The late John Lennon and Jerry Springer would not appear, at first blush, to have much, if anything, in common.

But they could be sharing the Broadway spotlight in the near future, as bio-tuners about both are firming plans for New York.

First to arrive will be the new bio-musical about Lennon. It is aiming for a Broadway preem in late March 2005.

Formerly known as “The John Lennon Project,” the newly retitled “Lennon” is coming off a successful reading last month.

Producers Edgar Lansbury, Don Scardino and Allan McKeown said they will move ahead with a full production, capitalized at $7.5 million.

They have set one more reading, for June, before the show’s world preem Feb. 1 at San Francisco’s Curran Theater. A week after concluding its S.F. run, “Lennon” comes into Gotham at a Broadway theater to be announced.

The musical follows the post-Beatles Lennon through songs he wrote after the group disbanded. “Imagine,” “Mind Games,” “Gimme Some Truth” and “Working-Class Hero,” among others, will be featured.

Sony’s ATV owns the John Lennon-Paul McCartney catalog.

The “Lennon” producers negotiated separately for the rights to “Give Peace a Chance,” which Lennon recorded with the Plastic Ono Band but is credited as Lennon-McCartney. Scardino said they had recently secured those rights as well.

“We couldn’t do the show without ‘Give Peace a Chance,’ ” said Scardino, who is the tuner’s director.

Lansbury and Scardino first discussed a possible Lennon tuner with his widow, Yoko Ono, about three years ago.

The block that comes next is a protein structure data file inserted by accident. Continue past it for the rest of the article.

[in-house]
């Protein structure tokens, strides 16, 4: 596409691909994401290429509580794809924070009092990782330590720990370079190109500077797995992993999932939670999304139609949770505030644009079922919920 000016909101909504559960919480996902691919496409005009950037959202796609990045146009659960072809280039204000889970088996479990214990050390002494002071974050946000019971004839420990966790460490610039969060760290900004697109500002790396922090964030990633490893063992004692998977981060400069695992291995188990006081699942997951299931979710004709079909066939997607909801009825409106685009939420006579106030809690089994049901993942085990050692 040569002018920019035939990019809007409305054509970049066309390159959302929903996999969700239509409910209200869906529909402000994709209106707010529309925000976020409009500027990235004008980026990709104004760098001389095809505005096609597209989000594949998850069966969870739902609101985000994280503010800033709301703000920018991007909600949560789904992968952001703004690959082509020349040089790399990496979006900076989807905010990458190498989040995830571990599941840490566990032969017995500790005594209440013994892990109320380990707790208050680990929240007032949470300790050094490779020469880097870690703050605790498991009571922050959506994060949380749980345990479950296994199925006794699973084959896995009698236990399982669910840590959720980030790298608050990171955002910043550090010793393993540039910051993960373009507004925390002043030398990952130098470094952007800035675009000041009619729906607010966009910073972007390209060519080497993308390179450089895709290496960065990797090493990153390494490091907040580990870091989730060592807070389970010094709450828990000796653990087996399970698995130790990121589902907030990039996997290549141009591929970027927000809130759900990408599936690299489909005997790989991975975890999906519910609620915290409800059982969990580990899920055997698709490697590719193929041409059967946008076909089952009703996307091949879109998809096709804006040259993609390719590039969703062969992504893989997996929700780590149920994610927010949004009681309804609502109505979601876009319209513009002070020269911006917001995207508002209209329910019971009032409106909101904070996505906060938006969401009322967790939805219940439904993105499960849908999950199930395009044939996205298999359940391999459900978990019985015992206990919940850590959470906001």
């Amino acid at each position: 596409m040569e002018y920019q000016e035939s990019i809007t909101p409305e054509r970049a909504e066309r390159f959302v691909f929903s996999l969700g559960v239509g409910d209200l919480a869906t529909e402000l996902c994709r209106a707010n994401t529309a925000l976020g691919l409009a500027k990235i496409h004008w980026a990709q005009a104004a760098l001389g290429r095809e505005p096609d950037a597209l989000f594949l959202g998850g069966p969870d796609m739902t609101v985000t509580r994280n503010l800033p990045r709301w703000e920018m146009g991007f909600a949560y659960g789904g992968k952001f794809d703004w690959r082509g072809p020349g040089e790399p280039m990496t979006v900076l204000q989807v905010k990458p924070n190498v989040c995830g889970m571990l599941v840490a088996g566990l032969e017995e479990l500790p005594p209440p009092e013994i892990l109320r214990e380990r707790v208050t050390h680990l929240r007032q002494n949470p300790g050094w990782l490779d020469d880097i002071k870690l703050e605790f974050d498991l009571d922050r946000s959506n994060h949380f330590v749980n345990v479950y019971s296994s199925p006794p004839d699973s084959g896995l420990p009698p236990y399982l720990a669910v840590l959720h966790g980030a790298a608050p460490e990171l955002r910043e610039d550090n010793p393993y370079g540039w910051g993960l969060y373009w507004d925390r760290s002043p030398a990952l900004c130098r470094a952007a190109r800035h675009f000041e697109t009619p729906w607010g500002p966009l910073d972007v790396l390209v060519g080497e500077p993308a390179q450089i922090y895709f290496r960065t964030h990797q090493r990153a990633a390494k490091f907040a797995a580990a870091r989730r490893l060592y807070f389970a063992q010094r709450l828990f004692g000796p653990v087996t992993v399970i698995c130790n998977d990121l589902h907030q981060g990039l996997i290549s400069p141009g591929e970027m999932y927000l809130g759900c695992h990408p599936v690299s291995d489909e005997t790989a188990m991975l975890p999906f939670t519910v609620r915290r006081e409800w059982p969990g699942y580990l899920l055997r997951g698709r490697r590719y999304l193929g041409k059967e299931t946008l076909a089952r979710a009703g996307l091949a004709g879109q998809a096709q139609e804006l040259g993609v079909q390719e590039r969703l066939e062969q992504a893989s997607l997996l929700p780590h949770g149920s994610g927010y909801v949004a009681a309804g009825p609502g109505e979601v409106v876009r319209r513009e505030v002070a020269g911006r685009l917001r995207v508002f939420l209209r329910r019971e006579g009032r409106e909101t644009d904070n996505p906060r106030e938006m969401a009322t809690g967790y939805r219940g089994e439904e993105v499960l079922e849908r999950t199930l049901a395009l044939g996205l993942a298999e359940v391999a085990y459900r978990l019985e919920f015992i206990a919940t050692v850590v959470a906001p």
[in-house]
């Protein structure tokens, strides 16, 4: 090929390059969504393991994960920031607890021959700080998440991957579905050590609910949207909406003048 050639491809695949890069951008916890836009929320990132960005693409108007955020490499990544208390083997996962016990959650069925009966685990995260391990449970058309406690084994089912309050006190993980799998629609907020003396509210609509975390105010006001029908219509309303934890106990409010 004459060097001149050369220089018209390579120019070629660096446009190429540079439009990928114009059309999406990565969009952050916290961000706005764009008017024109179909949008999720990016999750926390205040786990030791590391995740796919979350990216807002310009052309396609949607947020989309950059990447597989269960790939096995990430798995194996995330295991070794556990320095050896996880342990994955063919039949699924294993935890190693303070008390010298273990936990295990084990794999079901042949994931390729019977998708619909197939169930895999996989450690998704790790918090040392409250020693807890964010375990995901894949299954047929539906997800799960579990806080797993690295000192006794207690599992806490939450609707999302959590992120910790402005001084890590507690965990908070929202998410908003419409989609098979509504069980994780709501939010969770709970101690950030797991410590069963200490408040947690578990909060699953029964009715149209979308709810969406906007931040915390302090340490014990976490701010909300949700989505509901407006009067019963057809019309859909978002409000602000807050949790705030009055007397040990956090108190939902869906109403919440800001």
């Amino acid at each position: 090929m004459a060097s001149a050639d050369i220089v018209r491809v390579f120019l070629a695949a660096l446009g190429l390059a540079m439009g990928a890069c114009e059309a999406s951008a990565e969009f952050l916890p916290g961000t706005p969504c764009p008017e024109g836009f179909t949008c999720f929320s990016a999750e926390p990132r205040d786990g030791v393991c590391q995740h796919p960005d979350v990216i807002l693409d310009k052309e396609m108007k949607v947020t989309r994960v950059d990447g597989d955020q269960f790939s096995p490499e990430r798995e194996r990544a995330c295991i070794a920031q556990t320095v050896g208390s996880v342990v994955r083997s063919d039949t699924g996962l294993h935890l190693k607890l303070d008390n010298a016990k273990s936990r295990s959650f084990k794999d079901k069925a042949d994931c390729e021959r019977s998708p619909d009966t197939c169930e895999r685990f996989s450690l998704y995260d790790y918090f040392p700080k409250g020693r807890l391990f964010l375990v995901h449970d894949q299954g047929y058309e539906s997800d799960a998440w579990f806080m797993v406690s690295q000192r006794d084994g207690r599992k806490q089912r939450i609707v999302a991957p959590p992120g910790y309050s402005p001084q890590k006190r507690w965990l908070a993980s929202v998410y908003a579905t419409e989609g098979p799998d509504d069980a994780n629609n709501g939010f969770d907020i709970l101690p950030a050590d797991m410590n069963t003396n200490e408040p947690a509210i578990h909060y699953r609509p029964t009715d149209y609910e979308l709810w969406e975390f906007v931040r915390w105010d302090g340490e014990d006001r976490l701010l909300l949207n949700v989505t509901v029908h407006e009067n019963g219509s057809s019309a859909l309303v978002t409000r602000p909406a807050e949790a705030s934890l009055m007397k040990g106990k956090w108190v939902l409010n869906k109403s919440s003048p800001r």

McKeown is a more recent addition to the “Lennon” producing team.

His only previous Broadway credit was under his banner Witzend, which produced “The Big Love” in 1991.

He produced, among other shows, TV’s “Tracey Ullman Takes On,” several episodes of which were directed by Scardino.

McKeown also is on the producing team for “Jerry Springer — The Opera,” which will open on Broadway in October 2005, also after a tryout in San Francisco.

After stands at London’s National Theater and in the West End, the musical by Stewart Lee and Richard Thomas opens Oct. 20, 2005, at a Broadway theater to be announced.

Before coming to Gotham, “Springer” plays a six-week engagement at San Francisco’s Orpheum Theater in spring 2005. Lee will direct.

Producer Jon Thoday of Avalon Promotions made the announcement.

Thoday thinks the “Springer” musical will play well on Springer’s home turf. A good sign for him was show’s Thanksgiving weekend 2003 on the West End. “There were so many Americans in the audience, it was like being in America,” he said.

Still, he can’t be sure. “It’s one reason we’re going to San Francisco first, to see what might have to be changed. We don’t see it as a guarantee,” said Thoday. “We know we’ll have to make some comedic changes.”